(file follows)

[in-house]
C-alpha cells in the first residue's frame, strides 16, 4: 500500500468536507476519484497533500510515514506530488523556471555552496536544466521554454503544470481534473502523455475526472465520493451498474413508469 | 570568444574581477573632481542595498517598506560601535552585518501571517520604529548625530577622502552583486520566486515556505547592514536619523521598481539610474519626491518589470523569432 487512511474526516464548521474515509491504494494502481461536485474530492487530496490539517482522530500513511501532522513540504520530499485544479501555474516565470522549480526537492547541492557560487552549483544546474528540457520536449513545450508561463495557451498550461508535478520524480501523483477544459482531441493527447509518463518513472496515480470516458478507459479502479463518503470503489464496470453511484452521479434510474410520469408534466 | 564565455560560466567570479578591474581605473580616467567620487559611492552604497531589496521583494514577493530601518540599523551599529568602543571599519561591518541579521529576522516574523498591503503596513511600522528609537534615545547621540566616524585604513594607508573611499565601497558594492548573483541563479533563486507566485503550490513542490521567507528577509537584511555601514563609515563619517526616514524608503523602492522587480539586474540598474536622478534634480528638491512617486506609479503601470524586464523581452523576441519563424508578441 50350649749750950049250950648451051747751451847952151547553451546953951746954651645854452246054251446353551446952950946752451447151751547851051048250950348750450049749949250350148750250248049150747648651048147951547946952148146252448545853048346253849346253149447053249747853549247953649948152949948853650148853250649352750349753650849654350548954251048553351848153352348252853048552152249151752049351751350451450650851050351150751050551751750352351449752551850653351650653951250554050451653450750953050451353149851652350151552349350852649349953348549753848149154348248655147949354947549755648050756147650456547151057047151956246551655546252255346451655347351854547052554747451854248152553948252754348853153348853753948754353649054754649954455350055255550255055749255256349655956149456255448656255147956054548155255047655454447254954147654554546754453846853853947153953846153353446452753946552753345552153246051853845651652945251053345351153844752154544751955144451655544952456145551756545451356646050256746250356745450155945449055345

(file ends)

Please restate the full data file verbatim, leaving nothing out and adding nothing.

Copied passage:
[in-house]
C-alpha cells in the first residue's frame, strides 16, 4: 500500500468536507476519484497533500510515514506530488523556471555552496536544466521554454503544470481534473502523455475526472465520493451498474413508469 | 570568444574581477573632481542595498517598506560601535552585518501571517520604529548625530577622502552583486520566486515556505547592514536619523521598481539610474519626491518589470523569432 487512511474526516464548521474515509491504494494502481461536485474530492487530496490539517482522530500513511501532522513540504520530499485544479501555474516565470522549480526537492547541492557560487552549483544546474528540457520536449513545450508561463495557451498550461508535478520524480501523483477544459482531441493527447509518463518513472496515480470516458478507459479502479463518503470503489464496470453511484452521479434510474410520469408534466 | 564565455560560466567570479578591474581605473580616467567620487559611492552604497531589496521583494514577493530601518540599523551599529568602543571599519561591518541579521529576522516574523498591503503596513511600522528609537534615545547621540566616524585604513594607508573611499565601497558594492548573483541563479533563486507566485503550490513542490521567507528577509537584511555601514563609515563619517526616514524608503523602492522587480539586474540598474536622478534634480528638491512617486506609479503601470524586464523581452523576441519563424508578441 50350649749750950049250950648451051747751451847952151547553451546953951746954651645854452246054251446353551446952950946752451447151751547851051048250950348750450049749949250350148750250248049150747648651048147951547946952148146252448545853048346253849346253149447053249747853549247953649948152949948853650148853250649352750349753650849654350548954251048553351848153352348252853048552152249151752049351751350451450650851050351150751050551751750352351449752551850653351650653951250554050451653450750953050451353149851652350151552349350852649349953348549753848149154348248655147949354947549755648050756147650456547151057047151956246551655546252255346451655347351854547052554747451854248152553948252754348853153348853753948754353649054754649954455350055255550255055749255256349655956149456255448656255147956054548155255047655454447254954147654554546754453846853853947153953846153353446452753946552753345552153246051853845651652945251053345351153844752154544751955144451655544952456145551756545451356646050256746250356745450155945449055345